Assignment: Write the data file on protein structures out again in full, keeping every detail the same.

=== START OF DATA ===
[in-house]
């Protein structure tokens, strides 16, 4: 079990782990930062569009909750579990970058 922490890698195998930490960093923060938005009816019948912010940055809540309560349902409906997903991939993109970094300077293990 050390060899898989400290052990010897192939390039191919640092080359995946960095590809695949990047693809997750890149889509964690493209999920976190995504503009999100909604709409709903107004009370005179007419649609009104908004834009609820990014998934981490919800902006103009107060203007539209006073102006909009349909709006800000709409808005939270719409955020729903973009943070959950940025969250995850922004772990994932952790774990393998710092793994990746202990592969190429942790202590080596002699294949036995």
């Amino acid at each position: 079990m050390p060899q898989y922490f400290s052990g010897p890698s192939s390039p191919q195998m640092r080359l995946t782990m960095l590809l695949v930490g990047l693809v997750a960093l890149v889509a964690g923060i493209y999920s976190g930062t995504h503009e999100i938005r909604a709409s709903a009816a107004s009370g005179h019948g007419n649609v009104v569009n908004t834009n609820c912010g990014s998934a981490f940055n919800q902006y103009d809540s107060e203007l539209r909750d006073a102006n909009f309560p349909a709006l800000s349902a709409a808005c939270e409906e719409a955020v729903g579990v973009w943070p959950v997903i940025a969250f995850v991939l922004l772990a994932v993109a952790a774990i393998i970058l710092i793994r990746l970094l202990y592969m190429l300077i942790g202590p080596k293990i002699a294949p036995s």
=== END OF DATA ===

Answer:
[in-house]
């Protein structure tokens, strides 16, 4: 079990782990930062569009909750579990970058 922490890698195998930490960093923060938005009816019948912010940055809540309560349902409906997903991939993109970094300077293990 050390060899898989400290052990010897192939390039191919640092080359995946960095590809695949990047693809997750890149889509964690493209999920976190995504503009999100909604709409709903107004009370005179007419649609009104908004834009609820990014998934981490919800902006103009107060203007539209006073102006909009349909709006800000709409808005939270719409955020729903973009943070959950940025969250995850922004772990994932952790774990393998710092793994990746202990592969190429942790202590080596002699294949036995």
């Amino acid at each position: 079990m050390p060899q898989y922490f400290s052990g010897p890698s192939s390039p191919q195998m640092r080359l995946t782990m960095l590809l695949v930490g990047l693809v997750a960093l890149v889509a964690g923060i493209y999920s976190g930062t995504h503009e999100i938005r909604a709409s709903a009816a107004s009370g005179h019948g007419n649609v009104v569009n908004t834009n609820c912010g990014s998934a981490f940055n919800q902006y103009d809540s107060e203007l539209r909750d006073a102006n909009f309560p349909a709006l800000s349902a709409a808005c939270e409906e719409a955020v729903g579990v973009w943070p959950v997903i940025a969250f995850v991939l922004l772990a994932v993109a952790a774990i393998i970058l710092i793994r990746l970094l202990y592969m190429l300077i942790g202590p080596k293990i002699a294949p036995s």